Fig. 1.2. Dairy cow with a severe leg lesion that has a diameter greater than 7.4cm (size of a baseball). Photos like this should be put on laminated cards for scoring leg lesions on cows (photograph courtesy of Wendy Fulwider).

Table l.1 shows the big differences between the best 20% of the farms and the worst 20%. The best 20% had 0% of the cows with swollen hocks and the worst 20% of the dairies had 7.4-12.5% of the cows had swollen hocks. In a Canadian study of 317 tie stall dairies, 26% of the dairies were well managed and cows had no open wounds on the hocks. However, 16% of the dairies were really bad and 15% or more of the cows had open hock wounds (Zurbrigg et al., 2005a, b). In another study of 53 dairy farms in the UK, the best 20% had 0-13.6% lame cows and the worst 20% had 34.9-54.4% lame (Wray et al., 2003). A panel of dairy veterinarians agreed that lameness and, swollen or ulcerated hocks were the most serious problems that needed to be corrected (Wray et al., 2003). It is likely that many of the dairy producers in the worst groups did not realize how bad they were compared to the other 80% of their colleagues. Research done in Ontario, Canada showed that 40% of the farms had 0% broken tails and the worst 20% had 5-50% of the cows with broken tails (OMAFRA, 2005).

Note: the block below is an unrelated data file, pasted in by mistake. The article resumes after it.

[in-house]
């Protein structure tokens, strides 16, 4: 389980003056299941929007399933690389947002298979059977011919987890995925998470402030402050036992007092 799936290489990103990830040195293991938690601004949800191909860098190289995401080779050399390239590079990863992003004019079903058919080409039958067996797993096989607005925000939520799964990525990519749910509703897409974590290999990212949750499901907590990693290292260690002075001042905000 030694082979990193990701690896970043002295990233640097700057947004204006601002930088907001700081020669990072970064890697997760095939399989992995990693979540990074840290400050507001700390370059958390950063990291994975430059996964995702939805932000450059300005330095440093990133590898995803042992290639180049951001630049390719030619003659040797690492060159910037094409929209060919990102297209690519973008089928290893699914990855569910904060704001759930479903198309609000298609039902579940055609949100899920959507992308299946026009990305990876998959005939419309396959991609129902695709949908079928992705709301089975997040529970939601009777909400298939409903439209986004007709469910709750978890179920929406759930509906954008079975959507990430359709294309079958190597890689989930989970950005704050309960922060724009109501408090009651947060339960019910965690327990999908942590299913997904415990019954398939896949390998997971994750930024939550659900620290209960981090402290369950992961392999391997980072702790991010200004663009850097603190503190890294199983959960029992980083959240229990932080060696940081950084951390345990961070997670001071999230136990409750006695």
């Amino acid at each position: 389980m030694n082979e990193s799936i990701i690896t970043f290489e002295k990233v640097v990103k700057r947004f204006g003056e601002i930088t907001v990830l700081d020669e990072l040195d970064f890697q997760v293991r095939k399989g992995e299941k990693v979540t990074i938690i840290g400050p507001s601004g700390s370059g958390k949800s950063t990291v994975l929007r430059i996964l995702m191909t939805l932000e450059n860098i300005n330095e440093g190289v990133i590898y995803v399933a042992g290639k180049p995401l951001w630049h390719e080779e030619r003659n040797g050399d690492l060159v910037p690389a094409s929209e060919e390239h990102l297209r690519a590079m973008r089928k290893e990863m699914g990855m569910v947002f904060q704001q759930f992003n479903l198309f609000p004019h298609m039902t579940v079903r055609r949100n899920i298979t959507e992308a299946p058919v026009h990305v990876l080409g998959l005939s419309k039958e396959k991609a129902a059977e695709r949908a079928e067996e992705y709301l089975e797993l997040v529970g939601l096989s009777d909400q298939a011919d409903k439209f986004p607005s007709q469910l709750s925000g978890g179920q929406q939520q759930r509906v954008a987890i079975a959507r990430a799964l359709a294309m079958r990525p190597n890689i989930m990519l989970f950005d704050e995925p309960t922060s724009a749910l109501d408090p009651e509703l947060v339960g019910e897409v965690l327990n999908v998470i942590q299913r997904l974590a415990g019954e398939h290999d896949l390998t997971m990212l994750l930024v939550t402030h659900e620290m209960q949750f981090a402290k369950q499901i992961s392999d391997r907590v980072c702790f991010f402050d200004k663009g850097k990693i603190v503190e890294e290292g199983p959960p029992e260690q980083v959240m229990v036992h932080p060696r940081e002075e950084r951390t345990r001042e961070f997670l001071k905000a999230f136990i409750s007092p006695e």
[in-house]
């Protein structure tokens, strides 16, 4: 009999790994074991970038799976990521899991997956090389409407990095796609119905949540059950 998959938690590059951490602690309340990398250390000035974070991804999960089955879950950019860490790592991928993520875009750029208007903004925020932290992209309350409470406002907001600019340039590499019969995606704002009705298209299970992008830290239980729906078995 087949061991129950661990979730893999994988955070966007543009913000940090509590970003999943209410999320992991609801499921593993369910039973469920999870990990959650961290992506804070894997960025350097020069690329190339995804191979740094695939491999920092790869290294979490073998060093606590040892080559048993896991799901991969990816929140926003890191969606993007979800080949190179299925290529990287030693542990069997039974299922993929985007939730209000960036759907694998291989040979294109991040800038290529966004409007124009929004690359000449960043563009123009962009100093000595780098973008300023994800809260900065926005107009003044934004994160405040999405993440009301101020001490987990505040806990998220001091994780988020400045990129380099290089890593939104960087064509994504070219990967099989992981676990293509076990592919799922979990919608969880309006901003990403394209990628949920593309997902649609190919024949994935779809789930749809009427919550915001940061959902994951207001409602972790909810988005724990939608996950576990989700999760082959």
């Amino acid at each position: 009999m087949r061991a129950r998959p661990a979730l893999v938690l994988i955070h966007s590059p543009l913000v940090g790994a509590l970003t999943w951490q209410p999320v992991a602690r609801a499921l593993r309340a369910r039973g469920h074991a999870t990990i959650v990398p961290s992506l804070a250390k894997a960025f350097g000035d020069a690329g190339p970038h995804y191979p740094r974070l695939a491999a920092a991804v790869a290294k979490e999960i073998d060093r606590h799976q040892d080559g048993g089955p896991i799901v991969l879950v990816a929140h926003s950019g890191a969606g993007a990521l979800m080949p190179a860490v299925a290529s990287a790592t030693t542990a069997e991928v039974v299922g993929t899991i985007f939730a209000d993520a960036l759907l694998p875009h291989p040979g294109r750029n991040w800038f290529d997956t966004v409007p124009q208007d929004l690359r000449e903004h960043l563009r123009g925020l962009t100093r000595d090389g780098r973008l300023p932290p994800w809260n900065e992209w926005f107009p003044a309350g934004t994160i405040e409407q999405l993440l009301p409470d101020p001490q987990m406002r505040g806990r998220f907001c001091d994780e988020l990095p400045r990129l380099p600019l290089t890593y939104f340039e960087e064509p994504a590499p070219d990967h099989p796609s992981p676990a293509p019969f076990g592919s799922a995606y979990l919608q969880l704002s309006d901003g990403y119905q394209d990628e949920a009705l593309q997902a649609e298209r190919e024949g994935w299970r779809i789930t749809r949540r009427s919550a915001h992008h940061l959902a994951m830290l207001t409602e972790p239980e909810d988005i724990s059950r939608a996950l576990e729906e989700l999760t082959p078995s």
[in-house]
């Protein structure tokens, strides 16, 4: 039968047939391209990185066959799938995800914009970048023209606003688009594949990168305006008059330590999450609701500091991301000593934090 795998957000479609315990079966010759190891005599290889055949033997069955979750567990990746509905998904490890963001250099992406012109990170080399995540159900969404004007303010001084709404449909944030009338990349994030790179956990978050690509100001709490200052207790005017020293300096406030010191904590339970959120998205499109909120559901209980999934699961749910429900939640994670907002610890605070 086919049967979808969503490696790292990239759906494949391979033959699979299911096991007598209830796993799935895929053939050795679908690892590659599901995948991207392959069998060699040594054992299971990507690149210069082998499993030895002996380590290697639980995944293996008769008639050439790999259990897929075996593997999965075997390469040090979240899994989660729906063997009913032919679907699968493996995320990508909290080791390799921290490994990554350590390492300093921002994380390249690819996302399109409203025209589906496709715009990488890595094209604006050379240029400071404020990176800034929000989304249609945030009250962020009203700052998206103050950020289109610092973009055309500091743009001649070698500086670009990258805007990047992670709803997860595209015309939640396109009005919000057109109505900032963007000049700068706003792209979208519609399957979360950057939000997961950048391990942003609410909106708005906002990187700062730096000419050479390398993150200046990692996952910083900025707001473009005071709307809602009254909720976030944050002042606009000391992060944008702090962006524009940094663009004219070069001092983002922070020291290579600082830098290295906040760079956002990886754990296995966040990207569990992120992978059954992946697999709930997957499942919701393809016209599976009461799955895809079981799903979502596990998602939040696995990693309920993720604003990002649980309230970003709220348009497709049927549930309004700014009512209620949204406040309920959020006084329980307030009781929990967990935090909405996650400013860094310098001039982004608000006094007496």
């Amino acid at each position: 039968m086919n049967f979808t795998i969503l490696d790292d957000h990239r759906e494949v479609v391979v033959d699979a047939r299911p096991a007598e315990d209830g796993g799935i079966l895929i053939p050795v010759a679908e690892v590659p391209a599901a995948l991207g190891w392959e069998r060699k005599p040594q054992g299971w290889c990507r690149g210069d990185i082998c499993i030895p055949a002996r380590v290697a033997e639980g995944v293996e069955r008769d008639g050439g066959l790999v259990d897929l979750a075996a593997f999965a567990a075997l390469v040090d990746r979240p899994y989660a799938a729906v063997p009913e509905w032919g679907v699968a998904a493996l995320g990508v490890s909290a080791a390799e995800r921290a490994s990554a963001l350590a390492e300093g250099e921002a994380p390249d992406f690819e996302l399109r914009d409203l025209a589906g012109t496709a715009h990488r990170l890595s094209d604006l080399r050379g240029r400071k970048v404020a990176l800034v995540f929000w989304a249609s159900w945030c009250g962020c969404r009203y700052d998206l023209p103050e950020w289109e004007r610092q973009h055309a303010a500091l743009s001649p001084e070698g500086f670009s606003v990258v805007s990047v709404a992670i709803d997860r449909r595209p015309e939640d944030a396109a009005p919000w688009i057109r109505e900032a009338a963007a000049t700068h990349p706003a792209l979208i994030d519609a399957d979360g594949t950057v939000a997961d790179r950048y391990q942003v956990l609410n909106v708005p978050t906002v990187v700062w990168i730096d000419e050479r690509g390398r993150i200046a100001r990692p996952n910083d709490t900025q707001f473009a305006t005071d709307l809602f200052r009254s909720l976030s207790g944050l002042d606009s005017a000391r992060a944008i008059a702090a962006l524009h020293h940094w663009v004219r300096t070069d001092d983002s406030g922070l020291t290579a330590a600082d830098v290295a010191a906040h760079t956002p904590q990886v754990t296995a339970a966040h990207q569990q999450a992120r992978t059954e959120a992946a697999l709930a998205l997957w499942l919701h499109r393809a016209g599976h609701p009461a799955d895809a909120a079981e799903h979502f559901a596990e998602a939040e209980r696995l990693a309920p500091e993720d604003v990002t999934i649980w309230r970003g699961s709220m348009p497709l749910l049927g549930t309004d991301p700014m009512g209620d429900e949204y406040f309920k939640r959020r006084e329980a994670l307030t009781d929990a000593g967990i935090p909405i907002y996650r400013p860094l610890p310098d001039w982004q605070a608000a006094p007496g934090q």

Table 1.1. Freestall (cubicle) dairies sorted by the best 20% to the worst 20% of farms foreach welfare issue in 113 dairies (source: adapted from Fulwider et a/1, 2007).
Percentage of cows on
Well-being issue Best 20% of farms Second best 20% of farms Middle 20% of farms Second worst 20% of farms Worst 20% of farms
Hock hair loss only 0-10 10.6-20 20.8-35.8 36.2-54.4 56-96.1
Hock swelling 0 0.7-1.7 1.9-4.2 4.2-11.9 7.4-12.5
Severe swellinga 0 0 0 0-1.5 1.8-10.7
Dirty cowsb 0-5 5.3-9.8 10.3-15.4 16.8-28.9 29.4-100
Thigh lesions 0 0 0 0 0-28.8
a Cows were rated on having a severe swelling if the worst leg had a swelling more than 7.4cm (size of a baseball) in diameter or open or oozing injuries.